Fibre is good for your gut—it prevents constipation by helping to keep food moving through the digestive system. It’s found in raw vegetables, whether eaten whole or blended into a smoothie, but not in vegetable juices. With juicing, all fibrous materials are extracted, says Sharp. Same goes for powdered greens.

And that other essential element missing? Calories. “Diet culture makes us think calories are bad, but calories are energy,” says Sharp. And we get energy from eating food. “If you want a more energizing choice [than powdered greens], have a cup of green tea with some actual breakfast,” she says. This will help you feel stimulated and satiated for longer because of the calorie intake.

While Athletic Greens are certainly the most popular powdered greens today, they’re one of the more expensive options, at about USD $99 per month, plus taxes and $9 in shipping costs to Canada. (Note: You’ll save a bit if you subscribe to recurring deliveries.)

When shopping for powdered greens, be skeptical of marketing ploys and scrutinize the ingredients, Sharp recommends. It may sound like you’re getting all the listed superfoods, but you don’t know how much of those superfoods are actually in the blends—and it is not possible for there to be a clinically significant dose of each ingredient in every single scoop. “We can say a product contains broccoli if it contains a minuscule amount of it,” says Sharp. “There’s no minimum amount of the vegetable that needs to be in that product.”

If you do purchase powdered greens, look for a product that’s been third-party tested. That means an independent company has tested the product for purity (it’s free of heavy metals and other contaminants), and for transparency and accuracy (in terms of the levels of nutrients stated on the label).

Whether or not you have a nutrient deficiency, Sharp says, powdered greens could still help you feel good, even if there isn’t a scientific reason behind it. “I think the placebo effect is a beautiful thing,” she says. “If you can afford to entertain it, and you’re feeling better, that’s great.”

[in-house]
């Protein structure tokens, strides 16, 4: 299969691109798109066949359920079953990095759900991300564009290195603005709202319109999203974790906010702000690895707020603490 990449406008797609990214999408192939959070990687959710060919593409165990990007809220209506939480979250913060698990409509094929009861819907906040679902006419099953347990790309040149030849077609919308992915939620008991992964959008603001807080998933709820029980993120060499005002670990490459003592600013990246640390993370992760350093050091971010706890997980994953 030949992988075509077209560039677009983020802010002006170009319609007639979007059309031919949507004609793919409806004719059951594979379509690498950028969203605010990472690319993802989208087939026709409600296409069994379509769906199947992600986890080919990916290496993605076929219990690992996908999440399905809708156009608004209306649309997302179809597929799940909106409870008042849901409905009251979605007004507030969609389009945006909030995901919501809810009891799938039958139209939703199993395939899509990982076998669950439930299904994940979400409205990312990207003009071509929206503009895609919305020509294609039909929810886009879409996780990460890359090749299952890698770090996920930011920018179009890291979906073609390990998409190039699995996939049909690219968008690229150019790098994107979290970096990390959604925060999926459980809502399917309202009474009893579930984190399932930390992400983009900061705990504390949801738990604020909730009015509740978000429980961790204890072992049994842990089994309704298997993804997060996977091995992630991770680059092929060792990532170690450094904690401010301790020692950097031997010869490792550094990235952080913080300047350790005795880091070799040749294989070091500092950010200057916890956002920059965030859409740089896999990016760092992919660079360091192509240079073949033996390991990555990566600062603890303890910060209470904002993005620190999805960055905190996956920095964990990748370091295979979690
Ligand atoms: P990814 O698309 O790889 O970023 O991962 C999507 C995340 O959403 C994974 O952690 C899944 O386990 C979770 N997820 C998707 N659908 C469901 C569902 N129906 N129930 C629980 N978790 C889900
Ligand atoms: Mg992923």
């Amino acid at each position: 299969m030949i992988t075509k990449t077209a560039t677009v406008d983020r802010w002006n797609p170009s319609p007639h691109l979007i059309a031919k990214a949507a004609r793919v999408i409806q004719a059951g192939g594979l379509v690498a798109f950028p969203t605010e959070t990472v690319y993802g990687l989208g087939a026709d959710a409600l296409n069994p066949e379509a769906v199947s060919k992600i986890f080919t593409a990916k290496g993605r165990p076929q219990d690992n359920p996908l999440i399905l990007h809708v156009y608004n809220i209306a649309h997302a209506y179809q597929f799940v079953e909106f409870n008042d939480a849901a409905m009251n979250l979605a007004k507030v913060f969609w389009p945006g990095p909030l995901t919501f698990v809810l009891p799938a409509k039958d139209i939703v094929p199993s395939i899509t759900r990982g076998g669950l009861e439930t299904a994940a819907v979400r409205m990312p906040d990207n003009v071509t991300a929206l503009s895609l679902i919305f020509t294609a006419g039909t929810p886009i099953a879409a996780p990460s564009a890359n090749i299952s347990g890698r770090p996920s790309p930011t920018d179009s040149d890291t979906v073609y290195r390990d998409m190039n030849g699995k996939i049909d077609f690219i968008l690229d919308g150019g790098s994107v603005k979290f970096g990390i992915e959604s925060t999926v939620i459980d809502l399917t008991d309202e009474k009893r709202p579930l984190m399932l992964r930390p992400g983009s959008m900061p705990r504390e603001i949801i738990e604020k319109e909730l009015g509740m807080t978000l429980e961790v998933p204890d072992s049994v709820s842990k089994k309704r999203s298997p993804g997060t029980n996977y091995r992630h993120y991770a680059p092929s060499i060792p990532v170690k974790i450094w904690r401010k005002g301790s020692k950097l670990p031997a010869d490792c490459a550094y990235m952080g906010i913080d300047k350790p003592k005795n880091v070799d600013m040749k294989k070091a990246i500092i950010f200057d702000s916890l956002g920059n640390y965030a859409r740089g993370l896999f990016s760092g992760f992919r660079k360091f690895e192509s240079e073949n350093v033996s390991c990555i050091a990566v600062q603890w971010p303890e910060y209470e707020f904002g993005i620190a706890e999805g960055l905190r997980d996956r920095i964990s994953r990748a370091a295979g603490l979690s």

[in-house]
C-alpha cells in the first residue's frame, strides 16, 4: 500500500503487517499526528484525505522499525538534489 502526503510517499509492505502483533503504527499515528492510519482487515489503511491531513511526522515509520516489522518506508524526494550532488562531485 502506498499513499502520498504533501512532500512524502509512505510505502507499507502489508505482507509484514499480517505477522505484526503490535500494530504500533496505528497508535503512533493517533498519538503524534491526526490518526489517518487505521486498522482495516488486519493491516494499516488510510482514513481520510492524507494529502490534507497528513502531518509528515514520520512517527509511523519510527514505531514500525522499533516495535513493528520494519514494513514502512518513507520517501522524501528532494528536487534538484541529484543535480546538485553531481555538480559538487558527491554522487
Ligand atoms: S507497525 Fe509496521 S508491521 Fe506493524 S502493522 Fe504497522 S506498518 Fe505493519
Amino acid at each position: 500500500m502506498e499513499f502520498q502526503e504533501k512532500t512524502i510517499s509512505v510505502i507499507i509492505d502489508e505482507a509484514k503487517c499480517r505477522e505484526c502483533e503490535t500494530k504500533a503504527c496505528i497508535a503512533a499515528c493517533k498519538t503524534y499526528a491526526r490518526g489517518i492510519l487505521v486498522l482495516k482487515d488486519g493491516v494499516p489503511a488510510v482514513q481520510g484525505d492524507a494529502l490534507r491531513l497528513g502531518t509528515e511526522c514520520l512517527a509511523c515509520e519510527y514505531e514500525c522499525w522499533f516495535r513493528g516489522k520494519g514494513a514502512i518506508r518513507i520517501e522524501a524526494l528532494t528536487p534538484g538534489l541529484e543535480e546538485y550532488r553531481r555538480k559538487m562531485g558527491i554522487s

Athletic Greens | Drink Your Greens Image: Issha Marie

Ancient Nutrition: This brand is formulated with 25 ingredients, like alfalfa grass juice, beet root and flax seed, as well as other superfoods, like probiotics and adaptogenic herbs. It’s also vegan, gluten-free, non-GMO, and certified organic.
Ancient Nutrition Organic Super Greens, $48, iherb.com

Athletic Greens: Gwyneth Paltrow, the grand dame of Goop herself, gave Athletic Greens a social-media stamp of approval. Devotees like that the powder is made without GMOs, pesticides, artificial colours, preservatives, gluten or dairy.
AG1 Pouch 30-Day Supply, USD $99, athleticgreens.com

Garden of Life: For a vegan option that’s less expensive than Athletic Greens but still loaded with nutrients (and raking in five-star reviews), try this certified organic, non-GMO pick. It contains 40 nutrients and includes probiotics—which can help support healthy digestion.
Garden of Life Raw Organic Perfect Food Green Superfood, $44, iherb.com

Vital Proteins: One of the most recognized collagen supplements around has a greens version. Aside from skin-boosting ingredients like hyaluronic acid, it’s formulated with organic greens (like wheat grass and kale) and coconut water, plus probiotics for better gut health.
Vital Proteins Collagen Beauty Greens
Vanilla Coconut, $40, iherb.com

Macro Green: This pick contains 38 nutrient-rich superfoods and probiotics. It’s also non-GMO, vegan, gluten-free, and dairy-free.
MacroLife Naturals Macro Greens Nutrient Rich Superfood, $66, well.ca

Next: Are Any of Us Taking Supplements the Right Way?

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Originally Published in Best Health Canada